ARE students travel to East Asia
Date posted: February 10, 2012
Casey Skinner, a senior agribusiness management major who grew up on a tobacco farm in rural North Carolina, had never owned a passport before last spring. In fact, he had hardly set foot outside the state.
So it’s no surprise that his experience in East Asia, as part of a new study abroad course in the Department of Agricultural and Resource Economics, was life-changing.
“This trip really and truly opened my eyes to things I would never have experienced before,” Skinner said. “Most importantly, the experience taught me that I can travel and do international business overseas. I made connections with people in four different cities on this trip … it gave me options I would have never fathomed before. And I definitely feel more of a connection to the outside world.”
Lynn Clark, also a business administration major and a participant in ARE 494, agreed.
“I’ve been to a lot of places around the world, and I really wanted to go somewhere completely different, like going to another planet,” Clark said. “Asia was completely different than anything I’d ever seen before.
“One of the most important lessons I learned on this trip is that in order to be the most successful person you can be, you have to go outside your comfort zone and experience everything,” he said. “I felt like I became a much more worldly person by traveling to Asia.”
The study abroad trip, organized by Dr. Frederick Parker, assistant professor of agricultural and resource economics, is the first of its kind, designed to give students from agricultural communities an opportunity they might not otherwise find in traditional study abroad trips.
“A lot of our students don’t have the time or the opportunity to travel over the summer because they live on farms or are having to work their way through school, and the majority of their income comes from summer jobs,” Parker said. “They just can’t go for the traditional study abroad program for several weeks or months because the opportunity cost is far too high.”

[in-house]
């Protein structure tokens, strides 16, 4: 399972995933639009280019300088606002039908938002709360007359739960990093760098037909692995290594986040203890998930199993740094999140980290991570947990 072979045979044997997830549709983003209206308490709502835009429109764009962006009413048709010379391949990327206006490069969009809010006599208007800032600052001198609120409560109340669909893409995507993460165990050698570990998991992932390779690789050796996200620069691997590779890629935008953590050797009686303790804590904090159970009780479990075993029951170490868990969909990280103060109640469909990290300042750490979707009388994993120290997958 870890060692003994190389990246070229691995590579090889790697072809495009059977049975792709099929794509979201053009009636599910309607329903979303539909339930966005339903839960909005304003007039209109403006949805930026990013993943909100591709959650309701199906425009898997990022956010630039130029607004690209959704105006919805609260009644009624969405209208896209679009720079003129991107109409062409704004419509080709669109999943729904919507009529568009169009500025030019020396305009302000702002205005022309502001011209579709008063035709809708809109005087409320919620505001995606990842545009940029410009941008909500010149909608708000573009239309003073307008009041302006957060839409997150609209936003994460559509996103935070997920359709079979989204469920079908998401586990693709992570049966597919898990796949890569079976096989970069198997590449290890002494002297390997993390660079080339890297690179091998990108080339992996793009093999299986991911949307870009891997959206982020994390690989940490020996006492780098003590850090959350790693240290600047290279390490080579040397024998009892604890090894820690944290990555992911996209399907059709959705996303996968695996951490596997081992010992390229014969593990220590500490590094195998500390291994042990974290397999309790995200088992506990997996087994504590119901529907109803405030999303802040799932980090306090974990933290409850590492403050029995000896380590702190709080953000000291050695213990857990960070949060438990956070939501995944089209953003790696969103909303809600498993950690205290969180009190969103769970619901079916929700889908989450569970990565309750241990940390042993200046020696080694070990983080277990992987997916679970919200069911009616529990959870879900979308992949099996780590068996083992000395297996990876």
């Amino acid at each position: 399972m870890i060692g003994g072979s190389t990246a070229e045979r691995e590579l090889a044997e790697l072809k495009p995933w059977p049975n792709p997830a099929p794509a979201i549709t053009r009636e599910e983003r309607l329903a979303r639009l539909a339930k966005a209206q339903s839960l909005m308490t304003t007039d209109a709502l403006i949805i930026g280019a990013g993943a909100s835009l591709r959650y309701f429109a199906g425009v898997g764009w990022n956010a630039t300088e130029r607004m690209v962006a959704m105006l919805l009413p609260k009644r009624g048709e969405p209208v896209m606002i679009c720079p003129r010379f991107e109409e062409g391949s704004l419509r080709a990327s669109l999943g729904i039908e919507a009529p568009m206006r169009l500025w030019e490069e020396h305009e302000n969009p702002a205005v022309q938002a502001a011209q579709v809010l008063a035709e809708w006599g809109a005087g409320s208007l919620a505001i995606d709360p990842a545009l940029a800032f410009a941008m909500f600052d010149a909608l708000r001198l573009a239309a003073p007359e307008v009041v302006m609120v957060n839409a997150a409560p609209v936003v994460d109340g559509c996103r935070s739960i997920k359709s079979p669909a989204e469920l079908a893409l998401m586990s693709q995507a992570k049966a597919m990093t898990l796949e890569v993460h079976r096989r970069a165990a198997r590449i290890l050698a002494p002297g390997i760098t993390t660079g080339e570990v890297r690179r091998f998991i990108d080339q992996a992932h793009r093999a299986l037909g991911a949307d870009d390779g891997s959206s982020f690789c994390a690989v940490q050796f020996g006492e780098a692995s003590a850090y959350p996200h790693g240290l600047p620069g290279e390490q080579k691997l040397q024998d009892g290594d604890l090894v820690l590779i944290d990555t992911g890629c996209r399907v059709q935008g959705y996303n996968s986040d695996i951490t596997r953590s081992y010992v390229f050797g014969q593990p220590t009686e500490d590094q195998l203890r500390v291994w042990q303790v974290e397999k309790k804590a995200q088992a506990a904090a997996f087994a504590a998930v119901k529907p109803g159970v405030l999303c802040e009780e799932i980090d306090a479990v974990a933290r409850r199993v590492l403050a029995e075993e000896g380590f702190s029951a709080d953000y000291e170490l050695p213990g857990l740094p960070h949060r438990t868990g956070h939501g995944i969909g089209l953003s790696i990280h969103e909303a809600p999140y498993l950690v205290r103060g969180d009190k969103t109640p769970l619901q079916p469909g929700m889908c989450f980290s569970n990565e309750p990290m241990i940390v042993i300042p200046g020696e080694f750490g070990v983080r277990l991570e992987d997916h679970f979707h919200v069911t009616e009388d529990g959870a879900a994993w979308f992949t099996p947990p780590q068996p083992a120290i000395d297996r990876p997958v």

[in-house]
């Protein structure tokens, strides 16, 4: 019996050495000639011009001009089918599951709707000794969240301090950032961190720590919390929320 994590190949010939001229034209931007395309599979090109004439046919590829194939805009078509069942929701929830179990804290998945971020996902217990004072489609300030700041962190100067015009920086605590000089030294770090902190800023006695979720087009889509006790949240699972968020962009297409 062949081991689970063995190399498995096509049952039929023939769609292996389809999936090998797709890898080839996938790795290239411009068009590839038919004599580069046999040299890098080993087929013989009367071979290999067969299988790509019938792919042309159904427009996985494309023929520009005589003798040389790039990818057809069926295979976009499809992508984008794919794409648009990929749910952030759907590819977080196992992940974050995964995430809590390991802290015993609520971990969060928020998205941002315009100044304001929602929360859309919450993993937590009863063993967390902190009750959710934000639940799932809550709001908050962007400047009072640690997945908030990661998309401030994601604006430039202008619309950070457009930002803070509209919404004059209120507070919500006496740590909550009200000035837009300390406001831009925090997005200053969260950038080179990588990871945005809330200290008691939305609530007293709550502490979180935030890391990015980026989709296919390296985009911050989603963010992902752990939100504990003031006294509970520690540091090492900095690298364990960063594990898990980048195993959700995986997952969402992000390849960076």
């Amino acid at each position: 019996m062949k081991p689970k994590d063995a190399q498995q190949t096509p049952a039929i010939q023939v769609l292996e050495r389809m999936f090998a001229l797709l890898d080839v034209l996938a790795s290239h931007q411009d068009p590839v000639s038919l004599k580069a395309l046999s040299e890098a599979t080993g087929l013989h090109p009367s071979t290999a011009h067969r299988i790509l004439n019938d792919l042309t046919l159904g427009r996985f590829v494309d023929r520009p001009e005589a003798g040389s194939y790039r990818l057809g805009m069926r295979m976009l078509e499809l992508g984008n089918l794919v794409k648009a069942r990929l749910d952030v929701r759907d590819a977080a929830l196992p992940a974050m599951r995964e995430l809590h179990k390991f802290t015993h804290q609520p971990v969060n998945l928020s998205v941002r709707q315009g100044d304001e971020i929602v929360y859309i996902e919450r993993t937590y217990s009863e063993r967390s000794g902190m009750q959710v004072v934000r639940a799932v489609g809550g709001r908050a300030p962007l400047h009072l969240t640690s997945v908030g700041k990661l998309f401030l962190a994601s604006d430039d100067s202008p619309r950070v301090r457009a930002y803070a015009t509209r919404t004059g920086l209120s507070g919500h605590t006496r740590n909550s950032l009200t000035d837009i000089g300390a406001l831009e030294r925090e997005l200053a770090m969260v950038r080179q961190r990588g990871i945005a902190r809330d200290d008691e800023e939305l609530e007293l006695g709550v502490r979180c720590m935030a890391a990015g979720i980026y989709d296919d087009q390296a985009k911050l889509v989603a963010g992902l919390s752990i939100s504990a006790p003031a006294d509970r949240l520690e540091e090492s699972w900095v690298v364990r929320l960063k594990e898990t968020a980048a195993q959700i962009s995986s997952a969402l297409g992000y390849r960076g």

Parker designed the East Asia trip (with stops in South Korea, China and Thailand) to be about two weeks long, fitting into the schedules of a large number of his students whose summers are dictated by planting and harvest cycles.
“Then the question became how much can you accomplish in that time that would be of value to the students?” Parker said. “We figured we could show them the major business cities – how business is conducted – and also expose them to different cultures.”
Ten students traveled to East Asia in June 2011. Parker said 25 students had originally signed up, but a number dropped out after unrest in Korea and the earthquake in Japan last spring. He said the small size worked well for this first venture to Asia.
“In each city that we visit, the objective is to have one day of cultural activity, one day of business meetings and at least one day of free time for the students to explore on their own,” Parker said. “China and South Korea are among the top trading partners for the U.S., so our objective was to go to the major business center in each of those countries.”
In China, however, the students visited both Shanghai and Beijing, the primary business and cultural areas of the country, respectively. They also visited Bangkok, Thailand; and Seoul, South Korea.